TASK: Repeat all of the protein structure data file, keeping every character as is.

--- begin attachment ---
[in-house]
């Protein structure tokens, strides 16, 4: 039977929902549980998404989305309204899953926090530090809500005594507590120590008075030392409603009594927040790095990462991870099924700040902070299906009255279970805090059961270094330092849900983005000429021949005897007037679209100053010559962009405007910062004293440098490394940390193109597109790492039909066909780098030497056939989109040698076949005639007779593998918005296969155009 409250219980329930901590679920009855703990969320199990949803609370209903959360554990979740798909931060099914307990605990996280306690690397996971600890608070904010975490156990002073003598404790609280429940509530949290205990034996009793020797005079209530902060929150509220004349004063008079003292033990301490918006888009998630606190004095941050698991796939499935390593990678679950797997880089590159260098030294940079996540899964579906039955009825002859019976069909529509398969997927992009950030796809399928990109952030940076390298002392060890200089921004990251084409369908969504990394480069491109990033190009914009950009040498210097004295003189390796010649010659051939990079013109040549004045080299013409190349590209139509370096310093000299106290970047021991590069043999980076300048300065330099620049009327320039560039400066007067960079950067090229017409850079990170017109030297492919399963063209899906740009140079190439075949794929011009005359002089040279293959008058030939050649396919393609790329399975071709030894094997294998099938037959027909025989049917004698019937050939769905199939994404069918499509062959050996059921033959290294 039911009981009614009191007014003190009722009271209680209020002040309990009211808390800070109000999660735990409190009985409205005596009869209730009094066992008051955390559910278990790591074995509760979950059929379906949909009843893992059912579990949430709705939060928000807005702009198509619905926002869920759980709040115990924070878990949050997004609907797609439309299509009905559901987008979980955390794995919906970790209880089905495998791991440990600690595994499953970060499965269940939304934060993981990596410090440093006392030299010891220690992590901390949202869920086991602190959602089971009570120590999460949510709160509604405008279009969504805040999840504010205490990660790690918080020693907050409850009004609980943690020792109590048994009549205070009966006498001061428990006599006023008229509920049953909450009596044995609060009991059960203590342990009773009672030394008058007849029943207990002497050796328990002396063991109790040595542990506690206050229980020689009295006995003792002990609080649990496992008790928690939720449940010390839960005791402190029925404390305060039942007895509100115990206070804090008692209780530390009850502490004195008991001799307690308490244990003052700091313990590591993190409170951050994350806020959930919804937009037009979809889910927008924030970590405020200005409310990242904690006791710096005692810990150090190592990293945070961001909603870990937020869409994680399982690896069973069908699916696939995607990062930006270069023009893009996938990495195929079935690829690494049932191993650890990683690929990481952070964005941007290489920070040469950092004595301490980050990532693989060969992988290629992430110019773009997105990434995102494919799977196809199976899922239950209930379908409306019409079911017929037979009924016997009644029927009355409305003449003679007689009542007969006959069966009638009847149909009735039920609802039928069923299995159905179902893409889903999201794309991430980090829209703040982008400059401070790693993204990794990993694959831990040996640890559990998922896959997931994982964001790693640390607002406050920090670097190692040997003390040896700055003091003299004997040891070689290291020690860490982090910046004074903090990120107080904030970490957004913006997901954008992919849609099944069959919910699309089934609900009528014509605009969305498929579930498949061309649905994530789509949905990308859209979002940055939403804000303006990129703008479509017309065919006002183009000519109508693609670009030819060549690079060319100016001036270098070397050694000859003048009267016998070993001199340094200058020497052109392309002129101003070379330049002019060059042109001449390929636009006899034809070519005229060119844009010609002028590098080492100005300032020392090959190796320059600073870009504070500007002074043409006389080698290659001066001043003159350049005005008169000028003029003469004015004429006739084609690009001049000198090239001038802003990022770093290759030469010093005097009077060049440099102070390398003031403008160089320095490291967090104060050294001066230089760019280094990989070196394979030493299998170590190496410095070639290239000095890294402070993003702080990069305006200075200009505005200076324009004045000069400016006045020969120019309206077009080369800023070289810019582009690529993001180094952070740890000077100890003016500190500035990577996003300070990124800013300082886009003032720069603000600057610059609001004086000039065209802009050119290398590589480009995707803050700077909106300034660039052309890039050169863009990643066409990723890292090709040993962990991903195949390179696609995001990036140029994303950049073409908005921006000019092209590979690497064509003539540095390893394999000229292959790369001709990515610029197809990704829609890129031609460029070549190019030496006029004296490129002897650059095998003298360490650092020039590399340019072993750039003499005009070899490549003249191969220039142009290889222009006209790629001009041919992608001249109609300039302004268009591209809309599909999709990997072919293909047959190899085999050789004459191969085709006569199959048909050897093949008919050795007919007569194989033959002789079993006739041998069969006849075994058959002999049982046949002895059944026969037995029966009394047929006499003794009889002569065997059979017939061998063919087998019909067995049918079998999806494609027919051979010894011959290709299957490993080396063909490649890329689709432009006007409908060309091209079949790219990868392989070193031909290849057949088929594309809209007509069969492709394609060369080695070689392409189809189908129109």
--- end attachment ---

[in-house]
């Protein structure tokens, strides 16, 4: 039977929902549980998404989305309204899953926090530090809500005594507590120590008075030392409603009594927040790095990462991870099924700040902070299906009255279970805090059961270094330092849900983005000429021949005897007037679209100053010559962009405007910062004293440098490394940390193109597109790492039909066909780098030497056939989109040698076949005639007779593998918005296969155009 409250219980329930901590679920009855703990969320199990949803609370209903959360554990979740798909931060099914307990605990996280306690690397996971600890608070904010975490156990002073003598404790609280429940509530949290205990034996009793020797005079209530902060929150509220004349004063008079003292033990301490918006888009998630606190004095941050698991796939499935390593990678679950797997880089590159260098030294940079996540899964579906039955009825002859019976069909529509398969997927992009950030796809399928990109952030940076390298002392060890200089921004990251084409369908969504990394480069491109990033190009914009950009040498210097004295003189390796010649010659051939990079013109040549004045080299013409190349590209139509370096310093000299106290970047021991590069043999980076300048300065330099620049009327320039560039400066007067960079950067090229017409850079990170017109030297492919399963063209899906740009140079190439075949794929011009005359002089040279293959008058030939050649396919393609790329399975071709030894094997294998099938037959027909025989049917004698019937050939769905199939994404069918499509062959050996059921033959290294 039911009981009614009191007014003190009722009271209680209020002040309990009211808390800070109000999660735990409190009985409205005596009869209730009094066992008051955390559910278990790591074995509760979950059929379906949909009843893992059912579990949430709705939060928000807005702009198509619905926002869920759980709040115990924070878990949050997004609907797609439309299509009905559901987008979980955390794995919906970790209880089905495998791991440990600690595994499953970060499965269940939304934060993981990596410090440093006392030299010891220690992590901390949202869920086991602190959602089971009570120590999460949510709160509604405008279009969504805040999840504010205490990660790690918080020693907050409850009004609980943690020792109590048994009549205070009966006498001061428990006599006023008229509920049953909450009596044995609060009991059960203590342990009773009672030394008058007849029943207990002497050796328990002396063991109790040595542990506690206050229980020689009295006995003792002990609080649990496992008790928690939720449940010390839960005791402190029925404390305060039942007895509100115990206070804090008692209780530390009850502490004195008991001799307690308490244990003052700091313990590591993190409170951050994350806020959930919804937009037009979809889910927008924030970590405020200005409310990242904690006791710096005692810990150090190592990293945070961001909603870990937020869409994680399982690896069973069908699916696939995607990062930006270069023009893009996938990495195929079935690829690494049932191993650890990683690929990481952070964005941007290489920070040469950092004595301490980050990532693989060969992988290629992430110019773009997105990434995102494919799977196809199976899922239950209930379908409306019409079911017929037979009924016997009644029927009355409305003449003679007689009542007969006959069966009638009847149909009735039920609802039928069923299995159905179902893409889903999201794309991430980090829209703040982008400059401070790693993204990794990993694959831990040996640890559990998922896959997931994982964001790693640390607002406050920090670097190692040997003390040896700055003091003299004997040891070689290291020690860490982090910046004074903090990120107080904030970490957004913006997901954008992919849609099944069959919910699309089934609900009528014509605009969305498929579930498949061309649905994530789509949905990308859209979002940055939403804000303006990129703008479509017309065919006002183009000519109508693609670009030819060549690079060319100016001036270098070397050694000859003048009267016998070993001199340094200058020497052109392309002129101003070379330049002019060059042109001449390929636009006899034809070519005229060119844009010609002028590098080492100005300032020392090959190796320059600073870009504070500007002074043409006389080698290659001066001043003159350049005005008169000028003029003469004015004429006739084609690009001049000198090239001038802003990022770093290759030469010093005097009077060049440099102070390398003031403008160089320095490291967090104060050294001066230089760019280094990989070196394979030493299998170590190496410095070639290239000095890294402070993003702080990069305006200075200009505005200076324009004045000069400016006045020969120019309206077009080369800023070289810019582009690529993001180094952070740890000077100890003016500190500035990577996003300070990124800013300082886009003032720069603000600057610059609001004086000039065209802009050119290398590589480009995707803050700077909106300034660039052309890039050169863009990643066409990723890292090709040993962990991903195949390179696609995001990036140029994303950049073409908005921006000019092209590979690497064509003539540095390893394999000229292959790369001709990515610029197809990704829609890129031609460029070549190019030496006029004296490129002897650059095998003298360490650092020039590399340019072993750039003499005009070899490549003249191969220039142009290889222009006209790629001009041919992608001249109609300039302004268009591209809309599909999709990997072919293909047959190899085999050789004459191969085709006569199959048909050897093949008919050795007919007569194989033959002789079993006739041998069969006849075994058959002999049982046949002895059944026969037995029966009394047929006499003794009889002569065997059979017939061998063919087998019909067995049918079998999806494609027919051979010894011959290709299957490993080396063909490649890329689709432009006007409908060309091209079949790219990868392989070193031909290849057949088929594309809209007509069969492709394609060369080695070689392409189809189908129109």